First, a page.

Thameslink has been fined £5million over the chaos during the introduction of a new timetable last May.
The Office of Rail and Road launched an investigation following the “severe disruption” on Govia Thameslink Railway (GTR) routes.
Although it found that GTR had taken reasonable steps to inform customers of the planned changes, it failed to communicate well when the changes didn’t go to plan and trains began to be cancelled.
- Trains were permanently removed from the timetable but passengers were not clearly informed until several weeks later
- Further trains were removed or cancelled on a daily basis leading to very short notice changes to the timetable and a severe lack of certainty for passengers up until the point of travel
- Some trains were reintroduced but with insufficient time to input journey information into systems. These ‘ghost trains’ arrived at stations with staff and passengers unaware of their arrival or where they were expected to stop
- Replacement buses were used on some routes but prolonged delays in providing information in journey planners meant many passengers weren’t aware that they were available
- Inadequate internal communication often left frontline staff with little or no information to assist passengers in making their journey
- The effect of these failures left passengers with very little notice or certainty about whether trains that were running on one day would run or be the same the following day.
The ORR’s deputy director for consumers Stephanie Tobyn said: “The disruption experienced by many passengers as a result of the May timetable introduction was awful. When disruption happens, poor quality information makes an already difficult and frustrating situation worse.
“The exceptional circumstances that followed the introduction of the timetable meant that providing perfect advance information for passengers was from the outset an impossible task and GTR’s overriding focus was on providing as much capacity as it could to meet customer demand.
“However persistent and prolonged failures in information provision meant that passengers couldn’t benefit from the operational improvement it was trying to make.”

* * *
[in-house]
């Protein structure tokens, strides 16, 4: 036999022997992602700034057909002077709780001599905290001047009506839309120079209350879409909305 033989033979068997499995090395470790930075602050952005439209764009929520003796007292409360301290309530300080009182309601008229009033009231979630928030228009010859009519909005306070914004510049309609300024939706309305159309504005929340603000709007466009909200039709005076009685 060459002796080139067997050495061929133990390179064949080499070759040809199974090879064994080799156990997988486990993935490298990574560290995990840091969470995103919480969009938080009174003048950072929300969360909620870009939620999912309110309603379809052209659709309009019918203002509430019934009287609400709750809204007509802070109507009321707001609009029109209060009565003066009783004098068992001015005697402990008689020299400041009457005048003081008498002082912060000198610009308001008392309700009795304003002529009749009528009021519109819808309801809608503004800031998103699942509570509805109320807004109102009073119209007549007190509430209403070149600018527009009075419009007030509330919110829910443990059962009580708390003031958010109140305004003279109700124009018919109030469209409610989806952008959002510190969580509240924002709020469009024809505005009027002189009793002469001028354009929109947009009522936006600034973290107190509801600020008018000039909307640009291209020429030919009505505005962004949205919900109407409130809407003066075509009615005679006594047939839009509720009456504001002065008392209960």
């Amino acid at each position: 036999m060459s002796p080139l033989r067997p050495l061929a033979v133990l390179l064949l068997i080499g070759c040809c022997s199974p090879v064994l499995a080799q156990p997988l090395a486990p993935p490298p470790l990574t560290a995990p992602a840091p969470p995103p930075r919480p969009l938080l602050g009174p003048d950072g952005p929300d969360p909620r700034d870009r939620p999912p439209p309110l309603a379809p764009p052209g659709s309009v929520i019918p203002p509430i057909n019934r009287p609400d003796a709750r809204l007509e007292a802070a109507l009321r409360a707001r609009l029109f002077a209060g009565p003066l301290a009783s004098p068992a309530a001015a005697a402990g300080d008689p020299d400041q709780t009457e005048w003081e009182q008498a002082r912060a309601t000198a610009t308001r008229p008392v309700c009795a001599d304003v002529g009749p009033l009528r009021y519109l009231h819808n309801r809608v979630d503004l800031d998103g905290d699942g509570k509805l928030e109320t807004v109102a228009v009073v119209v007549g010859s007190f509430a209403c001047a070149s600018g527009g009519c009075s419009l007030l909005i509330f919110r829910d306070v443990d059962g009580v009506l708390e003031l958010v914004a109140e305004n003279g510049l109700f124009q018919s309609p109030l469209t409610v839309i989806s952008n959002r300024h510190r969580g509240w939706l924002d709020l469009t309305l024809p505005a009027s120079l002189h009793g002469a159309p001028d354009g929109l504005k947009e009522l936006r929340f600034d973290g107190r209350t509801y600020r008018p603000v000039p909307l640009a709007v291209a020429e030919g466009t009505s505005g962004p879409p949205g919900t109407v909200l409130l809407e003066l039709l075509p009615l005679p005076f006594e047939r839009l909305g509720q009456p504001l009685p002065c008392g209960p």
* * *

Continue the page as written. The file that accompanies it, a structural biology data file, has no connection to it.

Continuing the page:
GTR chief executive officer Patrick Verwer said: “We are disappointed at today’s fine imposed by the Office of Rail and Road.
“We are making significant improvements to information for passengers. These include upgrades to station screens, issuing frontline staff with new smartphones loaded with real-time service information, and we have volunteer teams on standby to help passengers during disruption. Further improvements in customer information are planned.
“The severe disruption following last May’s timetable introduction was due to industry-wide factors and we are sorry for the serious effect this had on our passengers.
“GTR has paid £18m in passenger compensation and is investing a further £15m in improvements for passengers for its part in the timetable issues.”
A separate ORR investigation into Northern found that although in many cases passengers did experience inadequate information in the two weeks that immediately followed the timetable introduction, it had considered and subsequently took reasonable steps in these circumstances to give passengers appropriate, accurate and timely information both prior to and during the disruption.
An interim timetable was introduced on 4 June that stabilised service levels, improved performance, and enabled the provision of better information to passengers. In consideration of these findings no further action will be taken against Northern.
ORR has also today written to all train companies and Network Rail to require them to review crisis management plans in light of these findings and to ensure that appropriate arrangements exist for assisting passengers with disabilities in times of disruption, planned and unplanned.